Prior to beginning work for Defendant, the Workers obtained travel documents and traveled to Defendant's farm from various locations in Mexico. (Compl. ¶ 86.) It is undisputed that the Workers paid up-front for their own transportation and subsistence costs related to their journey to New York. (Pls.' Statement ¶¶ 3-5; see Decl. of Roderick Farrow*fn4 (Docket No. 24) ¶ 25.) Defendant, as a matter of business policy, did not reimburse the Workers for their recruitment costs, visa fees, passport fees, or border crossing fees. (Farrow Decl. ¶ 12.)

During their employment with Defendant, Plaintiffs were housed in one of several labor camps owned by the Defendant. (Compl. ¶¶ 93-94.) These camps were known as the Densmore Road and Ramshaw Road camps. (Id.)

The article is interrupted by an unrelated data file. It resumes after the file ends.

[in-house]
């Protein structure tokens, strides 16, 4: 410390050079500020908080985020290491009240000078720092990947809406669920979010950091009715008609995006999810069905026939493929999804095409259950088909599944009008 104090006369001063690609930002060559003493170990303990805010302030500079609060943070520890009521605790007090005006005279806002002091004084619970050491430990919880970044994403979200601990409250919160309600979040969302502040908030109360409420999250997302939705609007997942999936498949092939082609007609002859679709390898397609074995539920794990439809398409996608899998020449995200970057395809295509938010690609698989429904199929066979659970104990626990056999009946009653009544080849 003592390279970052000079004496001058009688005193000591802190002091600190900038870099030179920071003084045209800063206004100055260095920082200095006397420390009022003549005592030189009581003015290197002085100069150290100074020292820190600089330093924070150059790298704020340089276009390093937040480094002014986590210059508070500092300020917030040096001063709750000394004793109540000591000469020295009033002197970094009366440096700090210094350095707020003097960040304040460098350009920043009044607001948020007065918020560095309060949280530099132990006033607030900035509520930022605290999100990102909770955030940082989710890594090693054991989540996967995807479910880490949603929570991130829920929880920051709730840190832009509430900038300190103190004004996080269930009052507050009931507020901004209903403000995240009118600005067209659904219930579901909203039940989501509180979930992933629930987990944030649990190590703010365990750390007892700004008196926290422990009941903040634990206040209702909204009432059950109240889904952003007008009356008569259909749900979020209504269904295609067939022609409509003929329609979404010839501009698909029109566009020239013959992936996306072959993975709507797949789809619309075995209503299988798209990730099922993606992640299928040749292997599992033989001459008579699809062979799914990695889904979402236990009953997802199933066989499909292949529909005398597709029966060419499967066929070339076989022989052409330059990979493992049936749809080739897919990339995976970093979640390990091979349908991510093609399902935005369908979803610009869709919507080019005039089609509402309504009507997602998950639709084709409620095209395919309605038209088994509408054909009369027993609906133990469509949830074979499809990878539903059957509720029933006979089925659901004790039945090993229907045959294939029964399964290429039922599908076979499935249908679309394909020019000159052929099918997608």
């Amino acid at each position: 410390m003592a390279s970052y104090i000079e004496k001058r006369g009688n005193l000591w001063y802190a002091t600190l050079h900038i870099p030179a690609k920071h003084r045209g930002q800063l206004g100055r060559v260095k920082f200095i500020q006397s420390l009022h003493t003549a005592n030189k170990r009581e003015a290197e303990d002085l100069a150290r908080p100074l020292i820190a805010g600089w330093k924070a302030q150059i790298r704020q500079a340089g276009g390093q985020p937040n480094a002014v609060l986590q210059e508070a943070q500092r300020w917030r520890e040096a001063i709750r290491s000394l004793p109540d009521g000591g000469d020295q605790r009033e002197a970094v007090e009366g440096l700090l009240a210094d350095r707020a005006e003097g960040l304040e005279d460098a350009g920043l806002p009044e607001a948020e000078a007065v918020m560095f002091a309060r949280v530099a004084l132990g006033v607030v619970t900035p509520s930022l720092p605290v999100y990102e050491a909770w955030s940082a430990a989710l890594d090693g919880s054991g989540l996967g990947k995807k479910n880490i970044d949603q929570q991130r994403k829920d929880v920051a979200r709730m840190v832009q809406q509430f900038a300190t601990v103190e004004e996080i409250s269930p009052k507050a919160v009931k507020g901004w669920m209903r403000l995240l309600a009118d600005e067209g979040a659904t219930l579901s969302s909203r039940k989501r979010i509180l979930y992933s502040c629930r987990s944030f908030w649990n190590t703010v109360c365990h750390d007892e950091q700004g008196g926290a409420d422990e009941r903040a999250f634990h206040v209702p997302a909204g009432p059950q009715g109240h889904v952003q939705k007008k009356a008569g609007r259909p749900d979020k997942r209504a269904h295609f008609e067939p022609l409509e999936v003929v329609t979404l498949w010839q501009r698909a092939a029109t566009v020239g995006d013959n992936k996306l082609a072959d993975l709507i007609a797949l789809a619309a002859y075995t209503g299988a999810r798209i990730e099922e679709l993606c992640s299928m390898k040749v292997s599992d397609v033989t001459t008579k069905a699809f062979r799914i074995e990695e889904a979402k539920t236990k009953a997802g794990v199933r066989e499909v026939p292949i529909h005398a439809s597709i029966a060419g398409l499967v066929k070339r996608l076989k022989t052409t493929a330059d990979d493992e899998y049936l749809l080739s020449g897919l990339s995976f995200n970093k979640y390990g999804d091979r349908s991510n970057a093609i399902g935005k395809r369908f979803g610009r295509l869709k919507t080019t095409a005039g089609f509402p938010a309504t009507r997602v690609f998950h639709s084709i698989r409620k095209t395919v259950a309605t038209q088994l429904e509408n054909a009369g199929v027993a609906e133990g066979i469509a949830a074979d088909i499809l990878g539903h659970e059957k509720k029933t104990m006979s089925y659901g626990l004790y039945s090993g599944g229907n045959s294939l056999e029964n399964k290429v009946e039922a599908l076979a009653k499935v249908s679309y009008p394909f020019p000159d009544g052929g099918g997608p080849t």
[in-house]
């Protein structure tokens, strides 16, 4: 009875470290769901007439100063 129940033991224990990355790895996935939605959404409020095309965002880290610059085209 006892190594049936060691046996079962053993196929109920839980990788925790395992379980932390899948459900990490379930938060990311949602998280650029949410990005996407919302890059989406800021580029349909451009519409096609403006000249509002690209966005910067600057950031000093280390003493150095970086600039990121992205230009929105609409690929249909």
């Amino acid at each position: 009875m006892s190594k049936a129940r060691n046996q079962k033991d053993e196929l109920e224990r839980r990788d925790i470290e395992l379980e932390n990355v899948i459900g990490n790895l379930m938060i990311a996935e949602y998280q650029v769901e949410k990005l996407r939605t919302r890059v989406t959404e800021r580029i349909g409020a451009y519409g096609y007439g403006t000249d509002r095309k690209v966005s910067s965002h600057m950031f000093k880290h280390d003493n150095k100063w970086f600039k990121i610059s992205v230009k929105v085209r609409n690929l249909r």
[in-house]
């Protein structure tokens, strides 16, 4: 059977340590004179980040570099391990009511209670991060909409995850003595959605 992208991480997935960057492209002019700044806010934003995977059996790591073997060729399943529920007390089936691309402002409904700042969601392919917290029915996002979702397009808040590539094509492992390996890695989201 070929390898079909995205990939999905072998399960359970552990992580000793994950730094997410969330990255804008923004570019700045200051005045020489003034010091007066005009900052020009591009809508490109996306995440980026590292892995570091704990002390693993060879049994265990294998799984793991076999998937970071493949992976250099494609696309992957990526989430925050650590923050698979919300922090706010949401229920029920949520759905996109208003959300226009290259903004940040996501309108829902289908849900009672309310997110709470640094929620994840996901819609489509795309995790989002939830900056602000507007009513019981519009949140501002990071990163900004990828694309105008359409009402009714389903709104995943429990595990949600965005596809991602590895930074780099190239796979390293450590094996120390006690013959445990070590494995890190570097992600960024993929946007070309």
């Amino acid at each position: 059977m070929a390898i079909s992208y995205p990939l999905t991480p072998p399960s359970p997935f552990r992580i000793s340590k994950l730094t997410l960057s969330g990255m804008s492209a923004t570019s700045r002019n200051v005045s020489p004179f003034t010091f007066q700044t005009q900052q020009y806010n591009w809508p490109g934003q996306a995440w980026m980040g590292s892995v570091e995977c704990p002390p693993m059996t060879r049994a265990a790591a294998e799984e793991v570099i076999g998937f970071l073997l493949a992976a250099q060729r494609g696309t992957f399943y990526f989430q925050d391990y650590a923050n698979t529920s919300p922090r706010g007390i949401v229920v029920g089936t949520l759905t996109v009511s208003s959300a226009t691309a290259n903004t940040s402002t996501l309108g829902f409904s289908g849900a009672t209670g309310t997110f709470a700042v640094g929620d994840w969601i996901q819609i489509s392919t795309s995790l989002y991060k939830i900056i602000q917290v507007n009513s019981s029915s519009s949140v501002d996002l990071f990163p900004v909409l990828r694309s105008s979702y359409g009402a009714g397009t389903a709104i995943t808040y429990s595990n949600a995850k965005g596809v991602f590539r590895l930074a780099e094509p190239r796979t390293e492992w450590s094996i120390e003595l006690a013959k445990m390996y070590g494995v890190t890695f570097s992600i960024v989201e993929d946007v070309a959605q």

B. Procedural Background

This case was filed on August 28, 2006. (Docket No. 1.) Originally, this case was before the Honorable John T. Elfvin, Senior United States District Judge; it was reassigned to the undersigned on October 17, 2007. (Docket No. 36.)

The named Plaintiffs bring a claim under the Fair Labor Standards Act, 29 U.S.C. § 216(b) ("FLSA"), alleging that Defendant (1) failed to pay them the required wages during their first weeks of work in 2003, 2004, and 2005; (2) failed to reimburse them for expenses incurred for Defendant's benefit during 2003, 2004, and 2005; and (3) failed to conspicuously post a written advisement of their rights. (Compl. ¶¶ 103, 104, 107.)